Conscience and the Constitution

Lettersto the Editor
Nichi Bei Times, April 30, 2002 

Who are the Resisters? An Answer

by Mits Koshiyama

Dear Editor:

This letter is in response to the letter "Who are the Resisters of Conscience?" asked by Mr. Sus Satow of Sacramento in the April 18 edition of the Nichi Bei Times. Since I was a Heart Mountain resister and a member of the Fair Play Committee, I will provide the answers.

The resisters were a group of principled young Japanese Americans who sincerely believed that they should be enjoying the freedoms and rights as proclaimed in the Constitution of the United States, no locked up behind barbed wire fences of a concentration camp and denied the very rights they were asked to defend.

What was so wrong to protest racism and the loss of our civil and constitutional rights? Mr. Satow must be reminded that the very foundation of America was built on the right to protest against oppression and in our case against racism.

Mr. Satow made accusations that are not true and I don't know where he gets his information. He claims that the resisters of conscience viciously attacked JACL (Japanese American Citizens League) people in 1942 at the Thanksgiving conference in Salt Lake City. There was no draft in 1942 and the Fair Play Committee was formed in 1944.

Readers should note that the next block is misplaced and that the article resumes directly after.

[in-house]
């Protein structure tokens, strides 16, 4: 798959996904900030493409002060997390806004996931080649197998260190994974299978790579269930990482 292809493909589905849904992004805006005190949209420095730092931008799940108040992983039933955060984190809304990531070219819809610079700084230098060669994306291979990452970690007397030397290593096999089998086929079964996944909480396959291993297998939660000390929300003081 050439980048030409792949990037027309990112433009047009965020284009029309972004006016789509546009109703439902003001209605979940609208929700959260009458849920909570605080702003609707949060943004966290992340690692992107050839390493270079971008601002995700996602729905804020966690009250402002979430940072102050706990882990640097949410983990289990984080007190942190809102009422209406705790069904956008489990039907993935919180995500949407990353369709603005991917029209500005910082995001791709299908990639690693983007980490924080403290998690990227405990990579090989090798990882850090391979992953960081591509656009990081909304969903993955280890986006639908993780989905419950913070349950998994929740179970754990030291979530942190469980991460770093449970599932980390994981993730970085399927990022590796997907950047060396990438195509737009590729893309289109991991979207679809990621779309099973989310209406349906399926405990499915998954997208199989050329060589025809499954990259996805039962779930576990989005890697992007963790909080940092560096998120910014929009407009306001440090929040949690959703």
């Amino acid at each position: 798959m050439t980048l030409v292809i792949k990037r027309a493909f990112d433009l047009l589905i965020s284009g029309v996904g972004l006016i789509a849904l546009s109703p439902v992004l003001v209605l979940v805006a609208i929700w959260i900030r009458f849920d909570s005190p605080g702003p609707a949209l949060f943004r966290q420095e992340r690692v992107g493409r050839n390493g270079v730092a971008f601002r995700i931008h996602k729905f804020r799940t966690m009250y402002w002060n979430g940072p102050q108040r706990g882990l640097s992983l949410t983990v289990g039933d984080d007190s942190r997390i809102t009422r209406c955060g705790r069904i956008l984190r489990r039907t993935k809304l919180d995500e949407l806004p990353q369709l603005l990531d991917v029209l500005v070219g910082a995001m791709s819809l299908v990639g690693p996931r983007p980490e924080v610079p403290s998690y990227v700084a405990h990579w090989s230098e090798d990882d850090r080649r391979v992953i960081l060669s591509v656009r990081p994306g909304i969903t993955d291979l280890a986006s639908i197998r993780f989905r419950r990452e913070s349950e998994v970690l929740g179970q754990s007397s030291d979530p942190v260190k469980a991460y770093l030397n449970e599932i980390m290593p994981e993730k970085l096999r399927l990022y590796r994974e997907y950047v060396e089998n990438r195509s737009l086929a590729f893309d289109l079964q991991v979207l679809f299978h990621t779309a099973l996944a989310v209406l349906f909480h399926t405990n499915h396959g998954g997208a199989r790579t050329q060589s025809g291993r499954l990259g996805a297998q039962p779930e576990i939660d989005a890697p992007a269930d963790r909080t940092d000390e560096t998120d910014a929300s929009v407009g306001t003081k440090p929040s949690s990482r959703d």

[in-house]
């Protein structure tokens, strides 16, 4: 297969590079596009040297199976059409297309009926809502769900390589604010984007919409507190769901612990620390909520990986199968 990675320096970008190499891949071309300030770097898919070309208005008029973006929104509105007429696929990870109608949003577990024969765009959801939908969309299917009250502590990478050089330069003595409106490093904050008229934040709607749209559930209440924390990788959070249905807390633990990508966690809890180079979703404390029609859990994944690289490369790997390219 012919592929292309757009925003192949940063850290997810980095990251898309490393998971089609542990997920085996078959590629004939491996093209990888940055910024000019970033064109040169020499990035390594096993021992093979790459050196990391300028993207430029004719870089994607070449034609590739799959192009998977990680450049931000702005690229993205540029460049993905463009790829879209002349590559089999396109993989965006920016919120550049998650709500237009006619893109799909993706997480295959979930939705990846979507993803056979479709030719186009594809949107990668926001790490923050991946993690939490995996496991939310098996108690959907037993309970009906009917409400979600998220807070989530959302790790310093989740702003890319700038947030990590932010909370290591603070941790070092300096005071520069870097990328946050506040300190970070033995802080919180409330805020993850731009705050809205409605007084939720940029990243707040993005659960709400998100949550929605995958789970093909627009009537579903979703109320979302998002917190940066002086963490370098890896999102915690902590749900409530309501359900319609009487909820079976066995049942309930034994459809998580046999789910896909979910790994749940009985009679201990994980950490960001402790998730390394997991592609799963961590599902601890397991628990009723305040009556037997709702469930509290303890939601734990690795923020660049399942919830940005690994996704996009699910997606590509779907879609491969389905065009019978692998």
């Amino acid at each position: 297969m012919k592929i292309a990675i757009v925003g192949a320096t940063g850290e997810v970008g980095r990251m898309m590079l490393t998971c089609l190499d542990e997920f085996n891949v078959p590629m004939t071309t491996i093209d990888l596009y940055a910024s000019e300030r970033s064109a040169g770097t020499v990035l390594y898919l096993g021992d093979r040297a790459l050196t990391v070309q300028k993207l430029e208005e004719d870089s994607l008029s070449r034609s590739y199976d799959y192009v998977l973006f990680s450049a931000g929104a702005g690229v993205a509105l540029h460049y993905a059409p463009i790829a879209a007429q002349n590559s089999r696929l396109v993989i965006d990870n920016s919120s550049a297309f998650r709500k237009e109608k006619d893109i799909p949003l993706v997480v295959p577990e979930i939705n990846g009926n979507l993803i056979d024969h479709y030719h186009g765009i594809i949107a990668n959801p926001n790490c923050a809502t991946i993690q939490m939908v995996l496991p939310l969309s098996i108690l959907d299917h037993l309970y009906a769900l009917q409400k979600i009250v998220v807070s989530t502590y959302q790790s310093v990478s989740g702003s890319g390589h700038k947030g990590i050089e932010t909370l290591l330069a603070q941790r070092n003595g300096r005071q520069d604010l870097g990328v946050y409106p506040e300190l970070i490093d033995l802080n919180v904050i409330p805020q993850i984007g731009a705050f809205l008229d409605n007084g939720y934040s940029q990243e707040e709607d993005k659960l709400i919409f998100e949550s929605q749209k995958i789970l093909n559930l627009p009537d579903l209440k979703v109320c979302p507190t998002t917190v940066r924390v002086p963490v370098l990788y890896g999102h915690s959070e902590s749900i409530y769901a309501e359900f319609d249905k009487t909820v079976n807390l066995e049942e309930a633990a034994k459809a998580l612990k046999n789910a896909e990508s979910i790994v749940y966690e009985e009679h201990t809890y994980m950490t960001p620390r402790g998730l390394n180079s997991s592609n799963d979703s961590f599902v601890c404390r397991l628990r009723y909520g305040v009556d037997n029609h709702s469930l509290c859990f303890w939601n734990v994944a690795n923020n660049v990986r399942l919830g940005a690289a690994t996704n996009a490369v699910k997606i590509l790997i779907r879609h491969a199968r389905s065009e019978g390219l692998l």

He also indicated that the resisters answered questions 27 and 28 of the loyalty oath with "no, no" answers. I answered the questions with "yes, yes" answers, but qualified 27 by saying that I would serve only if my rights were returned to me first. I have a copy of my original loyalty questionnaire and if Mr. Satow wants to see it, I would be happy to show it to him.

Also he states that the resisters wanted to repatriate to Japan. No resister wanted to go to Japan. Mr. Satow doesn't know the difference between the words repatriate and expatriate. No Nisei can repatriate to Japan.

The resisters have never been against the veterans. Each did what he believed the right thing to do. I have three brothers who served, so our family was pretty patriotic. Many of the resisters had brothers who served.

On Dec. 24, 1947, President Truman's amnesty board gave a presidential pardon to the resisters, saying that they fully understand what we fought for.

I am looking forward to May 11th, the JACL program for the resisters.

Mits Koshiyama
Heart Mountain resister
San Jose, Calif.

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Updated: May 7, 2002

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